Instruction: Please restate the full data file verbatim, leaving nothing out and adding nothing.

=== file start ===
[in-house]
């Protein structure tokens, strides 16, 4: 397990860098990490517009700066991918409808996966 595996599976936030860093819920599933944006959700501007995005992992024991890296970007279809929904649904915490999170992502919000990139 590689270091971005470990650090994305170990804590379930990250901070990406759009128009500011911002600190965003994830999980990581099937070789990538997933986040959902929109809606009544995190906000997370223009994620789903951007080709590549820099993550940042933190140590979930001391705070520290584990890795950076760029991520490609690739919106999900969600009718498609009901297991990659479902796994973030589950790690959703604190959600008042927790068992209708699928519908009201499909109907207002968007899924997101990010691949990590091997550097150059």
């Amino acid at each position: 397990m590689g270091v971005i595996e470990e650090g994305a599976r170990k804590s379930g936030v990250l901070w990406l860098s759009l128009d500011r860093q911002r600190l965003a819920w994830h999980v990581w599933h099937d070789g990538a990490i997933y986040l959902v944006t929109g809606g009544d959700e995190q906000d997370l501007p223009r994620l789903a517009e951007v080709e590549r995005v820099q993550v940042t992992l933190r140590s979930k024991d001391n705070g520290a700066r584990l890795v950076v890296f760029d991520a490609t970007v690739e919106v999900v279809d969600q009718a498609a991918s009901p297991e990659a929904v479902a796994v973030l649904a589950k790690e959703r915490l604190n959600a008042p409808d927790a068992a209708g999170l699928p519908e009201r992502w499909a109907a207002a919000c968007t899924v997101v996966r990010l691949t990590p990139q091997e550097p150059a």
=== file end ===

[in-house]
């Protein structure tokens, strides 16, 4: 397990860098990490517009700066991918409808996966 595996599976936030860093819920599933944006959700501007995005992992024991890296970007279809929904649904915490999170992502919000990139 590689270091971005470990650090994305170990804590379930990250901070990406759009128009500011911002600190965003994830999980990581099937070789990538997933986040959902929109809606009544995190906000997370223009994620789903951007080709590549820099993550940042933190140590979930001391705070520290584990890795950076760029991520490609690739919106999900969600009718498609009901297991990659479902796994973030589950790690959703604190959600008042927790068992209708699928519908009201499909109907207002968007899924997101990010691949990590091997550097150059």
């Amino acid at each position: 397990m590689g270091v971005i595996e470990e650090g994305a599976r170990k804590s379930g936030v990250l901070w990406l860098s759009l128009d500011r860093q911002r600190l965003a819920w994830h999980v990581w599933h099937d070789g990538a990490i997933y986040l959902v944006t929109g809606g009544d959700e995190q906000d997370l501007p223009r994620l789903a517009e951007v080709e590549r995005v820099q993550v940042t992992l933190r140590s979930k024991d001391n705070g520290a700066r584990l890795v950076v890296f760029d991520a490609t970007v690739e919106v999900v279809d969600q009718a498609a991918s009901p297991e990659a929904v479902a796994v973030l649904a589950k790690e959703r915490l604190n959600a008042p409808d927790a068992a209708g999170l699928p519908e009201r992502w499909a109907a207002a919000c968007t899924v997101v996966r990010l691949t990590p990139q091997e550097p150059a």